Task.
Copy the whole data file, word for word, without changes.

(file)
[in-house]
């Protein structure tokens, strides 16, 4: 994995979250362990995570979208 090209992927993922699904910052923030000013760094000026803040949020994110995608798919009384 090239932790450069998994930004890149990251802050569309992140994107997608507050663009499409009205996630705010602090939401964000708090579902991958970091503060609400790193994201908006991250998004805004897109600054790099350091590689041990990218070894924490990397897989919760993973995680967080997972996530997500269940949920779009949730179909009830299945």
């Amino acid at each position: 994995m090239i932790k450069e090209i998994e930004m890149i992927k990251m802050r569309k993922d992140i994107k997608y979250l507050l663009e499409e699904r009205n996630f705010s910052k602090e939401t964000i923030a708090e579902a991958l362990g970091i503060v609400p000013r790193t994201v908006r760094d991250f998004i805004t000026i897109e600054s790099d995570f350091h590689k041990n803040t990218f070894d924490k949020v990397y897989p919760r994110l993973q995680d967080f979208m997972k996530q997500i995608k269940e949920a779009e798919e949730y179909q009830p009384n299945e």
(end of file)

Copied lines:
[in-house]
């Protein structure tokens, strides 16, 4: 994995979250362990995570979208 090209992927993922699904910052923030000013760094000026803040949020994110995608798919009384 090239932790450069998994930004890149990251802050569309992140994107997608507050663009499409009205996630705010602090939401964000708090579902991958970091503060609400790193994201908006991250998004805004897109600054790099350091590689041990990218070894924490990397897989919760993973995680967080997972996530997500269940949920779009949730179909009830299945």
């Amino acid at each position: 994995m090239i932790k450069e090209i998994e930004m890149i992927k990251m802050r569309k993922d992140i994107k997608y979250l507050l663009e499409e699904r009205n996630f705010s910052k602090e939401t964000i923030a708090e579902a991958l362990g970091i503060v609400p000013r790193t994201v908006r760094d991250f998004i805004t000026i897109e600054s790099d995570f350091h590689k041990n803040t990218f070894d924490k949020v990397y897989p919760r994110l993973q995680d967080f979208m997972k996530q997500i995608k269940e949920a779009e798919e949730y179909q009830p009384n299945e």